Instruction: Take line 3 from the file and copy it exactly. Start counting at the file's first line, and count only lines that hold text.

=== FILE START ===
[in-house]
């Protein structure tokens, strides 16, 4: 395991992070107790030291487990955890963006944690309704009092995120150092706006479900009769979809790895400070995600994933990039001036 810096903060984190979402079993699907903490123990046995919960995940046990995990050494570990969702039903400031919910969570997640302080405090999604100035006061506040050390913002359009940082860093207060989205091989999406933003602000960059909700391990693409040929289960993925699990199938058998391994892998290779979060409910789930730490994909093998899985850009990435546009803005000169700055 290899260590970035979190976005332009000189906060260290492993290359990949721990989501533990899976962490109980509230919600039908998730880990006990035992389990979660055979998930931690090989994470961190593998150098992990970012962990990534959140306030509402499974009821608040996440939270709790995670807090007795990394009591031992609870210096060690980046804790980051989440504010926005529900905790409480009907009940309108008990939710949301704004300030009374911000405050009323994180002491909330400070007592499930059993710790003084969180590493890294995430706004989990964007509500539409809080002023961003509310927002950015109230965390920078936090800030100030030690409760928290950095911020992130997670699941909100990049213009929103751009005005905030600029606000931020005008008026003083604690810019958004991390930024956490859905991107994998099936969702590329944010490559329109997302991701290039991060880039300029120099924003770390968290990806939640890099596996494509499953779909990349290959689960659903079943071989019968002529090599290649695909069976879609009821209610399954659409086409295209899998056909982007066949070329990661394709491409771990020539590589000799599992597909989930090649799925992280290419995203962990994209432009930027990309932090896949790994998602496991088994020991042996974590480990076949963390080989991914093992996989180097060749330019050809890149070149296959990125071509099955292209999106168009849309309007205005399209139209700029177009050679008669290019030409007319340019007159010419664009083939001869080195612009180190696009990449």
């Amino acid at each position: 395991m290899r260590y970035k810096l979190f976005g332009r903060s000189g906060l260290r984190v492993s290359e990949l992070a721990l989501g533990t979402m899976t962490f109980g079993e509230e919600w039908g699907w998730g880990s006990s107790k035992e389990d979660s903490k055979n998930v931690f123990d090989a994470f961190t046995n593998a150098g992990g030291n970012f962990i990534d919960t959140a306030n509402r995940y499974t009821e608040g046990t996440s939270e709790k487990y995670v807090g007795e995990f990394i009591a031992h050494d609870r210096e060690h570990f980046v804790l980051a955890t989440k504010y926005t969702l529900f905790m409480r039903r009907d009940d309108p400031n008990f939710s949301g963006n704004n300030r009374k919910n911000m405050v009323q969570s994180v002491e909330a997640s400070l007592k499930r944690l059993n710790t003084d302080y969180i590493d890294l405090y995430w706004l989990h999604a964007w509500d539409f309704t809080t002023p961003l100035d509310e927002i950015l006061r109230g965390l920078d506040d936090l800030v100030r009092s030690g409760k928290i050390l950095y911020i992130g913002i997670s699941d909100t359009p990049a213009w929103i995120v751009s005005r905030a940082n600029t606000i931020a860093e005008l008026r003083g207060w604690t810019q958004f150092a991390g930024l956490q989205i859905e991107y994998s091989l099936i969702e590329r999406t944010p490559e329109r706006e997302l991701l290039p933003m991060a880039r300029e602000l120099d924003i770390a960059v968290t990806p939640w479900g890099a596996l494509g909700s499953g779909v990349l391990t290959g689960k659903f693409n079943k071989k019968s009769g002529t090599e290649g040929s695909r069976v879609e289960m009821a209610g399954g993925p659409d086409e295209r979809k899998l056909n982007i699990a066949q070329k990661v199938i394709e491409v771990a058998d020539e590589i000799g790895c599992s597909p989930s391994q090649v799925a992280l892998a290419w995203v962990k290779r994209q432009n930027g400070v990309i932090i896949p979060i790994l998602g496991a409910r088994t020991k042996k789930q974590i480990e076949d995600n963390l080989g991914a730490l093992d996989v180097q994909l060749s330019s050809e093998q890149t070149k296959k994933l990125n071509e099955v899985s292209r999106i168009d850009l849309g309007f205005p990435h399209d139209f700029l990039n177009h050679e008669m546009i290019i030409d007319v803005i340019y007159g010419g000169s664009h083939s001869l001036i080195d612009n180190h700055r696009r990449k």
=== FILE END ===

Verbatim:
């Amino acid at each position: 395991m290899r260590y970035k810096l979190f976005g332009r903060s000189g906060l260290r984190v492993s290359e990949l992070a721990l989501g533990t979402m899976t962490f109980g079993e509230e919600w039908g699907w998730g880990s006990s107790k035992e389990d979660s903490k055979n998930v931690f123990d090989a994470f961190t046995n593998a150098g992990g030291n970012f962990i990534d919960t959140a306030n509402r995940y499974t009821e608040g046990t996440s939270e709790k487990y995670v807090g007795e995990f990394i009591a031992h050494d609870r210096e060690h570990f980046v804790l980051a955890t989440k504010y926005t969702l529900f905790m409480r039903r009907d009940d309108p400031n008990f939710s949301g963006n704004n300030r009374k919910n911000m405050v009323q969570s994180v002491e909330a997640s400070l007592k499930r944690l059993n710790t003084d302080y969180i590493d890294l405090y995430w706004l989990h999604a964007w509500d539409f309704t809080t002023p961003l100035d509310e927002i950015l006061r109230g965390l920078d506040d936090l800030v100030r009092s030690g409760k928290i050390l950095y911020i992130g913002i997670s699941d909100t359009p990049a213009w929103i995120v751009s005005r905030a940082n600029t606000i931020a860093e005008l008026r003083g207060w604690t810019q958004f150092a991390g930024l956490q989205i859905e991107y994998s091989l099936i969702e590329r999406t944010p490559e329109r706006e997302l991701l290039p933003m991060a880039r300029e602000l120099d924003i770390a960059v968290t990806p939640w479900g890099a596996l494509g909700s499953g779909v990349l391990t290959g689960k659903f693409n079943k071989k019968s009769g002529t090599e290649g040929s695909r069976v879609e289960m009821a209610g399954g993925p659409d086409e295209r979809k899998l056909n982007i699990a066949q070329k990661v199938i394709e491409v771990a058998d020539e590589i000799g790895c599992s597909p989930s391994q090649v799925a992280l892998a290419w995203v962990k290779r994209q432009n930027g400070v990309i932090i896949p979060i790994l998602g496991a409910r088994t020991k042996k789930q974590i480990e076949d995600n963390l080989g991914a730490l093992d996989v180097q994909l060749s330019s050809e093998q890149t070149k296959k994933l990125n071509e099955v899985s292209r999106i168009d850009l849309g309007f205005p990435h399209d139209f700029l990039n177009h050679e008669m546009i290019i030409d007319v803005i340019y007159g010419g000169s664009h083939s001869l001036i080195d612009n180190h700055r696009r990449k």